The culprit that you do not save has a name: bias of the present

One of the typical promises of the whole world when the twelve chimes that announce the start of a new year sound is, this time, to save more . However, the year passes and they do not fulfill their purpose. Also some young couples are committed to cut their spending on leisure, clothing or technology to save for the entrance of the mortgage , but they do not either.

The time has come to be honest with ourselves. We do not keep our promises of savings and that makes us angry and frustrated. Why can not we save to achieve our goals? Is there any scientific explanation?

Unfortunately, there is no scientific reasoning to this problem, what there is is a theory known as ‘ the bias of the present’ which tries to explain why we prefer immediate versus future satisfaction. The forerunner of it is not just anyone, but Richard Thaler, the Nobel Laureate in 2017.


According to this theory, people prefer the immediacy of reward . The motivation of a human being is profoundly affected by this immediacy, so that the more distant the reward, the harder it will be to strive to carry out that action that we want to execute. Saving is a good example.

Almost everyone asks for a loan to buy a new car . They could save for several years and pay for the car with the savings. The car would be cheaper if they did so and would not have to pay a monthly fee for several years. However, they sting in the loan.

The explanation is simple. With the loan everything is faster. They approve it in a couple of days and so they can enjoy the car before. The concessionaires have realized this and that is why they make financing. It is no longer necessary to go to the bank. If the dealer grants you the loan the terms are shortened and the reward will be even more immediate.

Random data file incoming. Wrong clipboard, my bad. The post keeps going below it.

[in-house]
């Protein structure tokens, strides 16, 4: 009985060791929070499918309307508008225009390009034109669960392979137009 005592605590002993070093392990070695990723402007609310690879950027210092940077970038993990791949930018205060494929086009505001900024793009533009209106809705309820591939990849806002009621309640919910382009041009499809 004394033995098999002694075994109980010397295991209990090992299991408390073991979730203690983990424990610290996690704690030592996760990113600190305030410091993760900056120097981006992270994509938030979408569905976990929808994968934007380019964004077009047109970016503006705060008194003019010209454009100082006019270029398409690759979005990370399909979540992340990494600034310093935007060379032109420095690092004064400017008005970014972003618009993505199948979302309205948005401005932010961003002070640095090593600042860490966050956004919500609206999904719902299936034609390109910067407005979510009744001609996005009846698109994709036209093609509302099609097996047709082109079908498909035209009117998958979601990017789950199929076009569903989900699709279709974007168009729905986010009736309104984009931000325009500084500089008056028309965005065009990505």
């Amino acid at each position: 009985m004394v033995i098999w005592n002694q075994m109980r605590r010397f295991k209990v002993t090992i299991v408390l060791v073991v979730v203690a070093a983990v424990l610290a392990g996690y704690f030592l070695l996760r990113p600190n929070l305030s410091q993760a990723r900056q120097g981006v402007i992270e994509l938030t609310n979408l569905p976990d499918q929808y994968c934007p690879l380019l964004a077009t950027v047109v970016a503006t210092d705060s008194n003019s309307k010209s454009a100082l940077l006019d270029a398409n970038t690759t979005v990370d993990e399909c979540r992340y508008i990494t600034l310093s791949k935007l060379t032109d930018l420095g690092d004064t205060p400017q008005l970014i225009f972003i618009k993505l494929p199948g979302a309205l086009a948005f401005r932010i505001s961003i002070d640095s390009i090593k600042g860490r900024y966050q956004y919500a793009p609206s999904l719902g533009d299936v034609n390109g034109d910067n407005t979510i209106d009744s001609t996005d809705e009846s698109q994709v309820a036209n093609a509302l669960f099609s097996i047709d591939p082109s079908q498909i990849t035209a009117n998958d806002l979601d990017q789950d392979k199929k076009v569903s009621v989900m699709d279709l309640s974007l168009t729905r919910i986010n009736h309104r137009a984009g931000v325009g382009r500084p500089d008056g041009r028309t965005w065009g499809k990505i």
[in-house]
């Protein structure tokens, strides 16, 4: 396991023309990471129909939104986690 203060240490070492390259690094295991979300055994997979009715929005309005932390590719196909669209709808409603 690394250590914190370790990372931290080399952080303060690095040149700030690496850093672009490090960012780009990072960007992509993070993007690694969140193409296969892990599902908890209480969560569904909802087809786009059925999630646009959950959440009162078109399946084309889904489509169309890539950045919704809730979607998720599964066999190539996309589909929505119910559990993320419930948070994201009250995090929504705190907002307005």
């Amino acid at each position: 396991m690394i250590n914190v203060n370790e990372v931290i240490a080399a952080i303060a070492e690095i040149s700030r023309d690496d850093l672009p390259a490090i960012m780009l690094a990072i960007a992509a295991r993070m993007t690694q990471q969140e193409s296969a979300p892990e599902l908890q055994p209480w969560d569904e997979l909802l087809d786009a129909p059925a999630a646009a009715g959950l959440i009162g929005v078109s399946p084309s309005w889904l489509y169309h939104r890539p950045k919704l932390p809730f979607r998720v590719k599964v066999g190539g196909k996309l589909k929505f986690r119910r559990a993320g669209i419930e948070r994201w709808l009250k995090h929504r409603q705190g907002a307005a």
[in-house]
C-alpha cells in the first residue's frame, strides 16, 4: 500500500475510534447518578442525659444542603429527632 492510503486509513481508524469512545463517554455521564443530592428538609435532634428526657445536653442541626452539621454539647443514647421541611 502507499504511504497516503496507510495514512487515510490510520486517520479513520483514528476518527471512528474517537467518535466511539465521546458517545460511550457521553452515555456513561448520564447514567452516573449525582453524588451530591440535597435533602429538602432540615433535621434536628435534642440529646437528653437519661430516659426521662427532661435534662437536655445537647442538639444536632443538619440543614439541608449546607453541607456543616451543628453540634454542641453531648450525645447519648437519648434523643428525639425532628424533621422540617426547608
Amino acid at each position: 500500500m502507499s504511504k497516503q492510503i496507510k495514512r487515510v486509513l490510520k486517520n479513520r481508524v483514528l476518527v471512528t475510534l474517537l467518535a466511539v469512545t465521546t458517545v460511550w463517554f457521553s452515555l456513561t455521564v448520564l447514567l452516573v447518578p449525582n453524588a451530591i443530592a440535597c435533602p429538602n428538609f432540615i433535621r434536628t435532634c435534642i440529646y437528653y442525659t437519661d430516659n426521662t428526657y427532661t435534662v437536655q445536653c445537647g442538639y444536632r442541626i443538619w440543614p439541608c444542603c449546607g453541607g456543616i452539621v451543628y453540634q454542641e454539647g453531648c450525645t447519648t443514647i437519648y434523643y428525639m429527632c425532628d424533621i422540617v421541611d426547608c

The same thing happens with retirement . Everyone knows that I should save to have a decent life when the time comes to stop working. But who does it? For someone in their mid-thirties, the reward of having extra money in 35 years is so far away that they see no reason to sacrifice themselves and start saving.

The bias of the present deceives us so that we spend today without thinking that there is a tomorrow . We underestimate the future consequences and we do not take action because we believe that day will never come. The only possible solution is to think less about the short term and more about the long term, but in order to achieve it, one must be more rational in making economic decisions